Last night the General Assembly completed its work on the 2014-16 state budget that excludes Medicaid expansion. We addressed Governor McAuliffe’s 8 line-item budget vetoes, to include two that were ruled unconstitutional.
Prior to consideration of the budget amendments, I stood before the House to detail philosophically and historically why expanding a broken Medicaid program is not good for the citizens of the Commonwealth. I also repudiated the mantra that the Republican Party is “The Party of No.” In my remarks I noted that most of the ideas and legislation that came before the General Assembly to include ethics reform, K12 education improvements, and increased higher education access and affordability and many others originated from our Caucus and were passed this session.
Of the Governor’s 8 vetoes, 2 were ruled unconstitutional by Speaker Howell. The first was an attempt by the Governor to veto language that unequivocally states he does not have authority to expand Medicaid unilaterally. He has also unconstitutionally attempted to veto funding for new judgeships. Regarding his rulings, the Speaker stated:
“The Governor’s vetoes of Item 301…and Item 468 L are unconstitutional and therefore not properly before the House. This is a decision consistent with rulings made by past Speakers and opinions issued by the Supreme Court of Virginia.
In multiple instances, the Supreme Court of Virginia has defined an item as “an indivisible sum of money dedicated to a stated purpose” and added that the Governor cannot veto conditions or restrictions without also vetoing the appropriation. The Court has also stated unequivocally that the Governor may not veto part of an item.”
Of the remaining 6 vetoes, one was overturned by the House and five others were not acted upon by the House, i.e. the veto remained.
The Governor vetoed funding for a new Ethics Advisory Commission. While the House overturned this veto, the Senate was unable to garner the 2/3rds vote necessary to override the veto. During the 2014 Session, the General Assembly passed this strong, bipartisan ethics reform package with a near unanimous vote and Governor McAuliffe signed the bill. Governor McAuliffe’s attempt to veto the bill he signed makes no sense.
The House supported Governor McAuliffe’s veto of language that would provide incentive money for chesterfield county to help run Petersburg City Schools. This amendment was originally included in the budget by the Senate. However, it was not requested by either locality and I did not support it.
The remaining 4 vetoes were not challenged in the House as there were Democrat votes in the Senate precluding the required 2/3 votes to override:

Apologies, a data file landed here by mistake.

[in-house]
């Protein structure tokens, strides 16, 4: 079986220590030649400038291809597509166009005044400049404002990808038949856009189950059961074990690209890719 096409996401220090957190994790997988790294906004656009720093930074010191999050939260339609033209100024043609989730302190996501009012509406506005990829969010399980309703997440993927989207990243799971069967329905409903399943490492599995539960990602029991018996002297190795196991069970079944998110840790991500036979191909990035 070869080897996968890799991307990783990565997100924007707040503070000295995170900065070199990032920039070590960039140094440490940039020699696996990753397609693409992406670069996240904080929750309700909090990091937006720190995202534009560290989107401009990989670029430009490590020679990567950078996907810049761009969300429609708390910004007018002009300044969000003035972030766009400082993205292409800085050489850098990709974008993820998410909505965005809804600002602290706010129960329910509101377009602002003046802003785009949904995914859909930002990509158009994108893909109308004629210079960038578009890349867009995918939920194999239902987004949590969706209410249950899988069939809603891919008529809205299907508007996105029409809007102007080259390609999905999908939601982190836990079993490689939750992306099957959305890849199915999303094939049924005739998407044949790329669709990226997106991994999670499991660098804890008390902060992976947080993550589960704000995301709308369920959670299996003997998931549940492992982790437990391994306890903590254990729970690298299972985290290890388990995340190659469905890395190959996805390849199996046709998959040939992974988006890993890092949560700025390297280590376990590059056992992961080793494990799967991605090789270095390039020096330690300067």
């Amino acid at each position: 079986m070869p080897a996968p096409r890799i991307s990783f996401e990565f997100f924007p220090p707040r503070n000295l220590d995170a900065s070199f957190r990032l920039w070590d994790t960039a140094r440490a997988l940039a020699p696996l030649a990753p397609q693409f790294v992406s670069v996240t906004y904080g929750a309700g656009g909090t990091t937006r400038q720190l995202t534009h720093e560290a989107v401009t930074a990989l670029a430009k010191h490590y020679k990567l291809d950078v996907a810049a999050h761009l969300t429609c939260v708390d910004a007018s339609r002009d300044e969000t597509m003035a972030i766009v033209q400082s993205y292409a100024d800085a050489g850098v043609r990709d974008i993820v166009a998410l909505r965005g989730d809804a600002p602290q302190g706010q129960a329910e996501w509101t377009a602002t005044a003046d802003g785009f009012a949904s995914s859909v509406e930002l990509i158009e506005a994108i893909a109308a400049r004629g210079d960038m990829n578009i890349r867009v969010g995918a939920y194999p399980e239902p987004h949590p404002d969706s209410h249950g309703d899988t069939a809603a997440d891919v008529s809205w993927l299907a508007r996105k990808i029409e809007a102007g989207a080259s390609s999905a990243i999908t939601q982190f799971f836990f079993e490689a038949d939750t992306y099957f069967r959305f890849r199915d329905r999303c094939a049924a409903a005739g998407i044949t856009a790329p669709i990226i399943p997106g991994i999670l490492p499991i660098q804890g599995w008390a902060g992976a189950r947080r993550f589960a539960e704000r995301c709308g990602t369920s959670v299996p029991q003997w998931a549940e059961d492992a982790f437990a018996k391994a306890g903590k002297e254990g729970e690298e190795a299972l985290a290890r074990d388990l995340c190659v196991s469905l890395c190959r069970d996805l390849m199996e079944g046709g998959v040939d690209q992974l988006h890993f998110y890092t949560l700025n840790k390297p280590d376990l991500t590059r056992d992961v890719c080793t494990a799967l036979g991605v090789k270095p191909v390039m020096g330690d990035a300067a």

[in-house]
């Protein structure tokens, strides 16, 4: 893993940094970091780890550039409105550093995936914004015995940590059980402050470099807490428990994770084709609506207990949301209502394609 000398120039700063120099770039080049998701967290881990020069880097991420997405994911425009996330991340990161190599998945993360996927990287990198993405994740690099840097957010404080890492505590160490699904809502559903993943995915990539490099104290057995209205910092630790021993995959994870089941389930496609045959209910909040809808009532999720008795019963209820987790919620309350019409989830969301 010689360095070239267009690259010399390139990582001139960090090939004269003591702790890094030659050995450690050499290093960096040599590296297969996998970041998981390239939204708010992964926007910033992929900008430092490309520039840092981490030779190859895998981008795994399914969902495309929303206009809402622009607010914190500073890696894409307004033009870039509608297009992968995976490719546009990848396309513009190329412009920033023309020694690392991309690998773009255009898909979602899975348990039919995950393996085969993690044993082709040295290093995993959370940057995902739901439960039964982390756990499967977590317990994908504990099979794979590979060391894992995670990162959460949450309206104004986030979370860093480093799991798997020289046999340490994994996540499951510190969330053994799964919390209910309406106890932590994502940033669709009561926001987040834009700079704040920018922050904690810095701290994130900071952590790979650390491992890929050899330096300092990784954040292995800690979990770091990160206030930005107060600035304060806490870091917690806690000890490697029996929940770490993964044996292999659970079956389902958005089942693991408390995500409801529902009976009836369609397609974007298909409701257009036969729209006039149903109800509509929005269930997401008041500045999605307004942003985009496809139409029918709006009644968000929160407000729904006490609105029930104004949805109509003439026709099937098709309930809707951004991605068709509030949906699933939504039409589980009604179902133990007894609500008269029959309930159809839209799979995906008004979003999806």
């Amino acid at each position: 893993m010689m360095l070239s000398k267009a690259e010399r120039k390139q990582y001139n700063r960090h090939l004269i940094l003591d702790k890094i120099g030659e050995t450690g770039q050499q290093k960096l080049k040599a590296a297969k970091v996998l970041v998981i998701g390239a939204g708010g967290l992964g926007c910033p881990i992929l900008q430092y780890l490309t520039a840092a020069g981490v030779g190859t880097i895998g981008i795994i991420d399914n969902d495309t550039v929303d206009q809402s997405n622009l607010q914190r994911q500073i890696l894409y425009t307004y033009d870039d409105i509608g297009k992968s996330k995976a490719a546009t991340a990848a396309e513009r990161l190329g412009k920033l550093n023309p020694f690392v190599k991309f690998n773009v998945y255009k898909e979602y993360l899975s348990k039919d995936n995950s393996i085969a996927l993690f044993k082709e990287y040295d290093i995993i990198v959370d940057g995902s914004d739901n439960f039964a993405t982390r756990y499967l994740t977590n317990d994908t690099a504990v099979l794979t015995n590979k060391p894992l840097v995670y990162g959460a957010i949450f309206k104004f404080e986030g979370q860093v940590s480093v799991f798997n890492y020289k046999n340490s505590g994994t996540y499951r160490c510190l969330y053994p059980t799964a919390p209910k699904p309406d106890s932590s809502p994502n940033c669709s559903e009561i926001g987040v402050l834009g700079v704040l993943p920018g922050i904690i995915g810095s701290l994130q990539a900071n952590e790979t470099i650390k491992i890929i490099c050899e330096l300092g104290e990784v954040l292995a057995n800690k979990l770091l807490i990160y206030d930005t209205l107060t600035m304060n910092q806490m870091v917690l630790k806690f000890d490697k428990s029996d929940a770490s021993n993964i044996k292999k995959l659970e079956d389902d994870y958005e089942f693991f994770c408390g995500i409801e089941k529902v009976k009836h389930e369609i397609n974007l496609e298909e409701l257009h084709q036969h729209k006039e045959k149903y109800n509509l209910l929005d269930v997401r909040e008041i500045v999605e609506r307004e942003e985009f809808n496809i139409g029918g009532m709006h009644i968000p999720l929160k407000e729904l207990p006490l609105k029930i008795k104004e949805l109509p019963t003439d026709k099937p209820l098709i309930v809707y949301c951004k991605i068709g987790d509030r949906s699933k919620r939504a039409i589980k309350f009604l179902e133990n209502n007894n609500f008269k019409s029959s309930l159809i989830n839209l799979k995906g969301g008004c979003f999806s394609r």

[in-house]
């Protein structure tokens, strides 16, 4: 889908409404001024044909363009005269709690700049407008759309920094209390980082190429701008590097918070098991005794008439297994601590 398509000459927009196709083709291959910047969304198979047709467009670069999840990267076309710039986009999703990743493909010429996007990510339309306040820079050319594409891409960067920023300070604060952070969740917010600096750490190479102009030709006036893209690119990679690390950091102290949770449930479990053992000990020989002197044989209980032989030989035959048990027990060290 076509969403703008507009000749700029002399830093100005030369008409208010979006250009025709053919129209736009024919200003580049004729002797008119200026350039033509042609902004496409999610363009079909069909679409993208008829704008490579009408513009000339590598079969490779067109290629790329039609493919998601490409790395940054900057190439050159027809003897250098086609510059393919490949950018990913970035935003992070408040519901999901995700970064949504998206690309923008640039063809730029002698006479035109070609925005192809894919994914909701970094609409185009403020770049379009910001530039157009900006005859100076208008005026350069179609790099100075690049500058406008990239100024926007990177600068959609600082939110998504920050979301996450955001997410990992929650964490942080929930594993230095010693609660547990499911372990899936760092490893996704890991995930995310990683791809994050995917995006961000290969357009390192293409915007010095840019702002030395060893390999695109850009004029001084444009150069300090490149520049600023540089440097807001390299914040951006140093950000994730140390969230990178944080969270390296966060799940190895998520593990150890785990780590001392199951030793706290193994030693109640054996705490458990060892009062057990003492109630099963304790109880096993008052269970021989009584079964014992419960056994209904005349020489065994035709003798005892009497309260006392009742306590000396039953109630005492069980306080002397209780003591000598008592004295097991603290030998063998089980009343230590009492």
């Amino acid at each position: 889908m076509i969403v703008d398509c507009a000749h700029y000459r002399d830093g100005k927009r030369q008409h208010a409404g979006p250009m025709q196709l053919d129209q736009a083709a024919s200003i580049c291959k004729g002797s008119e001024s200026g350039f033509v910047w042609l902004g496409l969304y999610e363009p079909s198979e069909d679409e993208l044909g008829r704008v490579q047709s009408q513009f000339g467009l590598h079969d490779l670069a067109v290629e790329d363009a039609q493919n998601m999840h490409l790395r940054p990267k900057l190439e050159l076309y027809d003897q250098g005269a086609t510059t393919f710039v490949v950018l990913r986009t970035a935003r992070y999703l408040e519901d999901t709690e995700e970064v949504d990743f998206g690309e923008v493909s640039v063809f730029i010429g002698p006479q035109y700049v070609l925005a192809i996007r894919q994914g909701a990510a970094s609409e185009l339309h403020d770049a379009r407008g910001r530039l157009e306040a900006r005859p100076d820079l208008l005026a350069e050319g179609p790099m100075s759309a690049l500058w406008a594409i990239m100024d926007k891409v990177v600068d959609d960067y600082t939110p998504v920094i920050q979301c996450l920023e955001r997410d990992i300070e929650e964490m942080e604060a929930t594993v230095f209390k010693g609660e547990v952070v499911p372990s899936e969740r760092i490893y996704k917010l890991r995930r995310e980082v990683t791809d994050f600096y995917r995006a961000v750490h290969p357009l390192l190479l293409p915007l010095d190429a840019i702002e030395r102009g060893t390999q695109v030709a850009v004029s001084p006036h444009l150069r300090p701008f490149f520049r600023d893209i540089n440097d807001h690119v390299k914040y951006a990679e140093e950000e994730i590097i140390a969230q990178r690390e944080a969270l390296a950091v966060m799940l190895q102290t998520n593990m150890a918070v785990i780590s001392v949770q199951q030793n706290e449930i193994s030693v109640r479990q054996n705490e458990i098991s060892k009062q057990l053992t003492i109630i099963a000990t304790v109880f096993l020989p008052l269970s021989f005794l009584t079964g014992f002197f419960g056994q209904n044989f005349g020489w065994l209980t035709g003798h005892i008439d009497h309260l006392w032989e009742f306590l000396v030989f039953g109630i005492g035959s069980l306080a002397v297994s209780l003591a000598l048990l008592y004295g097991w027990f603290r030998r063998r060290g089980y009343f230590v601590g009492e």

- Vetoed language related to the authority of the Medicaid Innovation and Reform Commission.
- Vetoed a technical reversion of money from the Federal Action Contingency Fund to the General Fund.
- Vetoed language that sets up a process for spending Virginia’s portion of assets from forfeiture suits. The House had worked with the Attorney General’s office to write this language, but the AG then directed the Governor to veto the language.
- Vetoed language requiring the Executive Branch to present more detailed reports to the General Assembly during the budget process.
While Governor McAuliffe signed the budget on June 21st, he has stated he will try to circumvent the General Assembly and expand Medicaid unilaterally. The House is prepared to challenge this blatant overreach of executive authority through all available avenues, including the court system.
Even the press has taken issue with Governor McAuliffe’s threats to ignore our Constituion and expand Medicaid unilaterally. The Winchester Star & Daily News Record comments reflect the press views: “We don’t know who’s been advising the governor on his constitutional prerogatives, but even a cursory assessment of his stances, implied as well as spoken, on funding and judicial appointments suggests such counsel has been either misguided or flat-out wrong…Now that President Obama no longer considers himself bound by the Constitution he solemnly swore to uphold, Terry McAuliffe, by all indications, has swept away all such constraints as well.”
As the people’s House, we intend to stand firm to uphold Virginia’s Constitution and the rule of law. We do not believe the majority of Virginians want our Governor to follow President Obama’s lead.